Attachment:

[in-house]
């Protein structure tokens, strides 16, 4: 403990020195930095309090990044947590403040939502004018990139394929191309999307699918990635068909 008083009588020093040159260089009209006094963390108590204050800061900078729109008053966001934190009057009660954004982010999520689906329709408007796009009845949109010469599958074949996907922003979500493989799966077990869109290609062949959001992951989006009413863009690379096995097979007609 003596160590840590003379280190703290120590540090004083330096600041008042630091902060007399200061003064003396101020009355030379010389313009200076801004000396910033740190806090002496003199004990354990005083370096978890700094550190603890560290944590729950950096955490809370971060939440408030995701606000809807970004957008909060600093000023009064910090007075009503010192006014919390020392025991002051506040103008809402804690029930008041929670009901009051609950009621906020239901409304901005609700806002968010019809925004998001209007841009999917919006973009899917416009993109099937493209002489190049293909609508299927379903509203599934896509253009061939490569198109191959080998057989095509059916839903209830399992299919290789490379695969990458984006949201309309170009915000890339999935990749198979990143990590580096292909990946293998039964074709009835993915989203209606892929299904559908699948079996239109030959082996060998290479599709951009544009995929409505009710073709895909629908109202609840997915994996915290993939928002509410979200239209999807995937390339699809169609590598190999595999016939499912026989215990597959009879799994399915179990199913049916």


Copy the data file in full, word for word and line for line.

[in-house]
């Protein structure tokens, strides 16, 4: 403990020195930095309090990044947590403040939502004018990139394929191309999307699918990635068909 008083009588020093040159260089009209006094963390108590204050800061900078729109008053966001934190009057009660954004982010999520689906329709408007796009009845949109010469599958074949996907922003979500493989799966077990869109290609062949959001992951989006009413863009690379096995097979007609 003596160590840590003379280190703290120590540090004083330096600041008042630091902060007399200061003064003396101020009355030379010389313009200076801004000396910033740190806090002496003199004990354990005083370096978890700094550190603890560290944590729950950096955490809370971060939440408030995701606000809807970004957008909060600093000023009064910090007075009503010192006014919390020392025991002051506040103008809402804690029930008041929670009901009051609950009621906020239901409304901005609700806002968010019809925004998001209007841009999917919006973009899917416009993109099937493209002489190049293909609508299927379903509203599934896509253009061939490569198109191959080998057989095509059916839903209830399992299919290789490379695969990458984006949201309309170009915000890339999935990749198979990143990590580096292909990946293998039964074709009835993915989203209606892929299904559908699948079996239109030959082996060998290479599709951009544009995929409505009710073709895909629908109202609840997915994996915290993939928002509410979200239209999807995937390339699809169609590598190999595999016939499912026989215990597959009879799994399915179990199913049916």